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Getting patients to the doctor's office is a big cost for many insurers. That presents an attractive opportunity for Lyft and Uber, which to date have focused on consumers.

Non-emergency medical transportation is a $6 billion market, with most of that money going to cover the poor and elderly, who often don't have cars or can't drive. Medicare and Medicaid providers typically foot the bill.

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Lyft is partnering with Amtrak to help train passengers get to and from the train station. The new deal will let you book a car with the ride-hailing service from within Amtrak’s mobile app. If you’re a new Lyft rider, using the promo code “AMTRAKLYFT” grants you $5 discounts on the first four rides, regardless of whether they’re booked through the Amtrak app. Lyft says its service reaches 97 percent of all Amtrak riders in the US.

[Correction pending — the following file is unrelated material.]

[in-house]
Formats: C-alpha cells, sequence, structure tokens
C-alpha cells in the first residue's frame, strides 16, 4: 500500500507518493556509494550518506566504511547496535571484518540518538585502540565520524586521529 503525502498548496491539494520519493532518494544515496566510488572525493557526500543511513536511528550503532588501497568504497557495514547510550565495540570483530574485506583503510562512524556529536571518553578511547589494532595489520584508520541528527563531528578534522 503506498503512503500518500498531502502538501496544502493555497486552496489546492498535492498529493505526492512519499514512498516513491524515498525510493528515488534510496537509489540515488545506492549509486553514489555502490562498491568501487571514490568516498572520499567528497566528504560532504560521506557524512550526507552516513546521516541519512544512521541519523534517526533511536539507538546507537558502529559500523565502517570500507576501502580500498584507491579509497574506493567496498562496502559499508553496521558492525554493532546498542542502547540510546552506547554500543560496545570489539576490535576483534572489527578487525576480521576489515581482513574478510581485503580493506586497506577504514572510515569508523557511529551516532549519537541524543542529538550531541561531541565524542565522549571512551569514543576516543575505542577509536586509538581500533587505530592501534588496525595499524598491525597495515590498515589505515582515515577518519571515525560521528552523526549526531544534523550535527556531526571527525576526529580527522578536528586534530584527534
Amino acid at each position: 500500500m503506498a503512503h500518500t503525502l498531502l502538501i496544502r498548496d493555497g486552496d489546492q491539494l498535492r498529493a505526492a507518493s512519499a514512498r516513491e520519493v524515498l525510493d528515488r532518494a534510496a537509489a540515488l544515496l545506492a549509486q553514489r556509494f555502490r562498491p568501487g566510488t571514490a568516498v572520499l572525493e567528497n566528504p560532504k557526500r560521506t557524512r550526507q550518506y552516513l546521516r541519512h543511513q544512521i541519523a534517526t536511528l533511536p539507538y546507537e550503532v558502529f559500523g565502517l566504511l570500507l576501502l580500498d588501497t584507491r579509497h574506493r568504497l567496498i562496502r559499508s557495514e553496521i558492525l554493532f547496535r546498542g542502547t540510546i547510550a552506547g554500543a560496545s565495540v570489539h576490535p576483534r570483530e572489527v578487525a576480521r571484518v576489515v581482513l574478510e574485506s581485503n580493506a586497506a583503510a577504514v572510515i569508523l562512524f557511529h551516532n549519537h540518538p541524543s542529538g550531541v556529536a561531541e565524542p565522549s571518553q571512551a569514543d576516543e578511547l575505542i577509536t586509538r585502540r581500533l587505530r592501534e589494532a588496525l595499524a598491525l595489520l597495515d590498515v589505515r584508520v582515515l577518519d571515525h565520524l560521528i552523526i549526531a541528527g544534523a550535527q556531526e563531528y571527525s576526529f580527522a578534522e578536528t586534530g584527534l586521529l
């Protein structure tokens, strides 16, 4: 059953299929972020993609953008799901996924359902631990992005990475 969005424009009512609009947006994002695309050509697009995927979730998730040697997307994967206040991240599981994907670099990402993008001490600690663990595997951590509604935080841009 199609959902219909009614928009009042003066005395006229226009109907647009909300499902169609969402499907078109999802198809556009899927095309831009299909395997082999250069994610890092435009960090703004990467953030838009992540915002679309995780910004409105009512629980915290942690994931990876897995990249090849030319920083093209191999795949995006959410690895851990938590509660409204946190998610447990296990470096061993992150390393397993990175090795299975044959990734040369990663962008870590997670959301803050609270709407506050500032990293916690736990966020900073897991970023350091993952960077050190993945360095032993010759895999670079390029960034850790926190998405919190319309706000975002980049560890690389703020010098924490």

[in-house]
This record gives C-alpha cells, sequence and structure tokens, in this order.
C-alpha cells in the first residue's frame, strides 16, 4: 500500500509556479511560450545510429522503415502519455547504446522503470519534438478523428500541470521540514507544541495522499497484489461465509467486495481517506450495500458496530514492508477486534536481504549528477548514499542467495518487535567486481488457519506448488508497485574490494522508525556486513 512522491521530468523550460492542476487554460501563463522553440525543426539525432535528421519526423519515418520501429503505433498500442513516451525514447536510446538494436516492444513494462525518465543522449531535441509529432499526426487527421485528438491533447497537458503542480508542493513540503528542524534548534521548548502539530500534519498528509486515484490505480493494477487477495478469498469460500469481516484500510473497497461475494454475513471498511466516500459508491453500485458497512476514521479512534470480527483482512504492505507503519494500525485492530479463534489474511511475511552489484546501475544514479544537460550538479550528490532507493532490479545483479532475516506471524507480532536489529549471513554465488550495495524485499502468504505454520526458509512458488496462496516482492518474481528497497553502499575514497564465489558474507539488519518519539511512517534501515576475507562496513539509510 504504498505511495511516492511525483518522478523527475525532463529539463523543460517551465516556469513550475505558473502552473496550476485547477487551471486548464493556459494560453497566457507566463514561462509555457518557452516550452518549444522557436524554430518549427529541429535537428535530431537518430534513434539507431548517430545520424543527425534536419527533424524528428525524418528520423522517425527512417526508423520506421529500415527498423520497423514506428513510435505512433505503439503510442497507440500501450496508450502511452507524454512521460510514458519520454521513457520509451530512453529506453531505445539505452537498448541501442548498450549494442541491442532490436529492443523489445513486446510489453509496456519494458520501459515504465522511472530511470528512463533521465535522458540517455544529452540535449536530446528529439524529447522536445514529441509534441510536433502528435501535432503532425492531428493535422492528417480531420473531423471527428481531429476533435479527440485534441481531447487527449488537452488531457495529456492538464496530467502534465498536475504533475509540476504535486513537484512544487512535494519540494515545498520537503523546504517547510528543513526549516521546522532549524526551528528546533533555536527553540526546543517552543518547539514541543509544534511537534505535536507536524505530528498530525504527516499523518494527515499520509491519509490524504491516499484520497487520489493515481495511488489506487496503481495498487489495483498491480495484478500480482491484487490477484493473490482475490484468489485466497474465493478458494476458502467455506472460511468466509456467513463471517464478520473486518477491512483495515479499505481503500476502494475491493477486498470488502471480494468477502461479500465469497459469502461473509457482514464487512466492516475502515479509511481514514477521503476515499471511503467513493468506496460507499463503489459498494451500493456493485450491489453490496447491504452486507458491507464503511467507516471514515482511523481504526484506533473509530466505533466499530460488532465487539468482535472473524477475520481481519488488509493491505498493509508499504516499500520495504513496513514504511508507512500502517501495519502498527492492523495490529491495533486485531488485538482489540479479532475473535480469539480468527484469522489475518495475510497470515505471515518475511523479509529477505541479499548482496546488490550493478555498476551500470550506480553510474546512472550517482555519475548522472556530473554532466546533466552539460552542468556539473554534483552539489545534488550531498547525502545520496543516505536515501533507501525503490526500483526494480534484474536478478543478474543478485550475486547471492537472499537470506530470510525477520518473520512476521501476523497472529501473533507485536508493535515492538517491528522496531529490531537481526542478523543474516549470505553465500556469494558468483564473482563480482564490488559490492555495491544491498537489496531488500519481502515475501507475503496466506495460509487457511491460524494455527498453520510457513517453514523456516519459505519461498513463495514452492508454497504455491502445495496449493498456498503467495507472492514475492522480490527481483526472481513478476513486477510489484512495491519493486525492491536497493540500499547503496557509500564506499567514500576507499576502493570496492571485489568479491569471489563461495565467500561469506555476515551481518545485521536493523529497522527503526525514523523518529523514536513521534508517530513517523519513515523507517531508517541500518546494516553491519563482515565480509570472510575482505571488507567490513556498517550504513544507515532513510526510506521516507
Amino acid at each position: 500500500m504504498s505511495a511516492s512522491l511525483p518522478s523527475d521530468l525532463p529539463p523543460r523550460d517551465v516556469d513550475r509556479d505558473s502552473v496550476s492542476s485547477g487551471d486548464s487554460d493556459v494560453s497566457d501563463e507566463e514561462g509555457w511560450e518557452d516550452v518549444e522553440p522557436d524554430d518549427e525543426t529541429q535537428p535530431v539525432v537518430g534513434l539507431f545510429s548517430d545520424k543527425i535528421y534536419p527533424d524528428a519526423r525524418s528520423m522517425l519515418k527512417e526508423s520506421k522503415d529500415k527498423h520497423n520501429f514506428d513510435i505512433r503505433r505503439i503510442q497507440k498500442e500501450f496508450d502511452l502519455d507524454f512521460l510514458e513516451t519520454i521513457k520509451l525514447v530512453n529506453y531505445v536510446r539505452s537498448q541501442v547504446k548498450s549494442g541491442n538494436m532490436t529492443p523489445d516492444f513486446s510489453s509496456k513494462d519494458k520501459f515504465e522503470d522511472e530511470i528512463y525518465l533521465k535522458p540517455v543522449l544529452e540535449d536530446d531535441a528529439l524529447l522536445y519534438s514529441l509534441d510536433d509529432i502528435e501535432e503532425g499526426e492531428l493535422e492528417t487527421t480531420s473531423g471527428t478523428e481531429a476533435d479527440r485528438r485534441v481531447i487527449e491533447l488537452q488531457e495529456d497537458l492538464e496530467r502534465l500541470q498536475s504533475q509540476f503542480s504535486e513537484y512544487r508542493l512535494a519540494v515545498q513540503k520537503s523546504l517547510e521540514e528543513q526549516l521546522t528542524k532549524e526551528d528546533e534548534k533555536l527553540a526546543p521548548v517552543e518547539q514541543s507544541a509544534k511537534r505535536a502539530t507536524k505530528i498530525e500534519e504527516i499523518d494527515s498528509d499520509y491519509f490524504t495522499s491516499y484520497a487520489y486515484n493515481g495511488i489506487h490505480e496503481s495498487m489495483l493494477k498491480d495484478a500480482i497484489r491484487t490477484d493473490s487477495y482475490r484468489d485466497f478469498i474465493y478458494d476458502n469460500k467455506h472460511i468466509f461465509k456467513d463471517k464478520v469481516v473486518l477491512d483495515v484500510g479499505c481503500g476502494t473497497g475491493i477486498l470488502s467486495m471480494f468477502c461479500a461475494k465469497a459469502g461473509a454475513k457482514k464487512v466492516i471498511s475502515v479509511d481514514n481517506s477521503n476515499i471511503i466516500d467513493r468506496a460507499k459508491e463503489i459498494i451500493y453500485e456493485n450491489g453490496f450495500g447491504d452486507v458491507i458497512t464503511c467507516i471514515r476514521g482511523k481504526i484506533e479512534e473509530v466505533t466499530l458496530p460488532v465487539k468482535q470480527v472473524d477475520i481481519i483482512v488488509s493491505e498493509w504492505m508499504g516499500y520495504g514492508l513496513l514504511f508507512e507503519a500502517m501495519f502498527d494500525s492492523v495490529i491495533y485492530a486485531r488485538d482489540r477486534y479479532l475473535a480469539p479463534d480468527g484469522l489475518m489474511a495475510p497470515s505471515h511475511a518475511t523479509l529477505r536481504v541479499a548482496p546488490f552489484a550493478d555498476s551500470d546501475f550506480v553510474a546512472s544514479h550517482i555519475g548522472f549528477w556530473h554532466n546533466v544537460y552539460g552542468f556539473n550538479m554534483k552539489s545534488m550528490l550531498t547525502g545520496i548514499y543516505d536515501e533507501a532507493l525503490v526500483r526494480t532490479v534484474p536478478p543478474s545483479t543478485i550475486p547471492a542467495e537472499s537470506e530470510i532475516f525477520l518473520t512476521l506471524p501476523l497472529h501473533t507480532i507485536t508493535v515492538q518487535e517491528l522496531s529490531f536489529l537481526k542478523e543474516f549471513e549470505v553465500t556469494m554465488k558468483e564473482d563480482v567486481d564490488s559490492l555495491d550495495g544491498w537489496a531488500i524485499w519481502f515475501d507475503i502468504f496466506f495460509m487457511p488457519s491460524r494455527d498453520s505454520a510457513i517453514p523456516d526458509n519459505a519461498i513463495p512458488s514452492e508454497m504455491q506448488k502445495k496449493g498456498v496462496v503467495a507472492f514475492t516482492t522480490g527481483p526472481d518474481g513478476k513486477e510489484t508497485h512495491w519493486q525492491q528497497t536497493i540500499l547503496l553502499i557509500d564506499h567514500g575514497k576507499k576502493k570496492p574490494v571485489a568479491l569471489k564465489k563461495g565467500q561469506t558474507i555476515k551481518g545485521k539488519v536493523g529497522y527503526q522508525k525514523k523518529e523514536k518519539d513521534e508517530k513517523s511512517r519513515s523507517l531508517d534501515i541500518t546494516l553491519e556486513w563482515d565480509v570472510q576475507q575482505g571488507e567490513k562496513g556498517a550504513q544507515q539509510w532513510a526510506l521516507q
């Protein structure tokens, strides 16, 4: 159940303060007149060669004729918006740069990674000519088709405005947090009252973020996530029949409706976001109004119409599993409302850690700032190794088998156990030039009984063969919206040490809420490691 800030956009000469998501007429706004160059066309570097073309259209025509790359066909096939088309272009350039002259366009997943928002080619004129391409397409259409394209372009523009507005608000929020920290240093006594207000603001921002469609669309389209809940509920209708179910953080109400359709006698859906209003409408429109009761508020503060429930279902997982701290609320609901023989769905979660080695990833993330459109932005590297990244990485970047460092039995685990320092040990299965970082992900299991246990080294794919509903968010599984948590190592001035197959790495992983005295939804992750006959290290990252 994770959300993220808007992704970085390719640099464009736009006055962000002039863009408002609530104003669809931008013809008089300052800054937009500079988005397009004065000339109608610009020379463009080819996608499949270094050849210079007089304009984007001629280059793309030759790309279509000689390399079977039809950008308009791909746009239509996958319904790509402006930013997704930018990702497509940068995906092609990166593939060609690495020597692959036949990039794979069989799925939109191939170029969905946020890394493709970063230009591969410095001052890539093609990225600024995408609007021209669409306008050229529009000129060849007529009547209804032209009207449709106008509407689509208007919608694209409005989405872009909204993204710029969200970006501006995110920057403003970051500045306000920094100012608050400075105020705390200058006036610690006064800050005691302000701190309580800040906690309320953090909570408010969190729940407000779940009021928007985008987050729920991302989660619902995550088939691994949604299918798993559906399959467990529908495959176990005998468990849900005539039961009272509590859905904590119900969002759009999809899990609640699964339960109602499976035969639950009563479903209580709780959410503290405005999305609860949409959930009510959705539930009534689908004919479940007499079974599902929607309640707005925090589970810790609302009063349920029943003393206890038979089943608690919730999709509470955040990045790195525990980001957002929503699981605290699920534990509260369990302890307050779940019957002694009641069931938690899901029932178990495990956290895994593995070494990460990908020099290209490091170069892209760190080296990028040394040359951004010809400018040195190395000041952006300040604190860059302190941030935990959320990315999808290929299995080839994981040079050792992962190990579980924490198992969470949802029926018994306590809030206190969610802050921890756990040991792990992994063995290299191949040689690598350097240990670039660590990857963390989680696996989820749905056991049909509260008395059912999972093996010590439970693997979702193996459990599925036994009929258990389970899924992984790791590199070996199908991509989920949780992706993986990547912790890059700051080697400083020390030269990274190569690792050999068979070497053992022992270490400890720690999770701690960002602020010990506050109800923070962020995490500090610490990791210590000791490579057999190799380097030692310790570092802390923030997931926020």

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As planners seek to leverage public transit investments with enhanced first mile-last mile connections, it is critical that market analysis guide those initiatives and that impacts and cost effectiveness are part of the performance assessment.

In the ever-trendy world of transportation planning people seem to be infatuated with discussions of first mile-last mile public transportation connections and intermodalism. Given all the attention, one would think that the traveling public is anxiously awaiting their next opportunity to transfer vehicles to complete their trip. Nothing can be further from the truth. People don't aspire to transfer; they don’t aspire to experience an intermodal terminal. They almost always want to get door to door in the fastest, simplest, and most reliable fashion. Transferring between vehicles is a necessary inconvenience, not a virtue.

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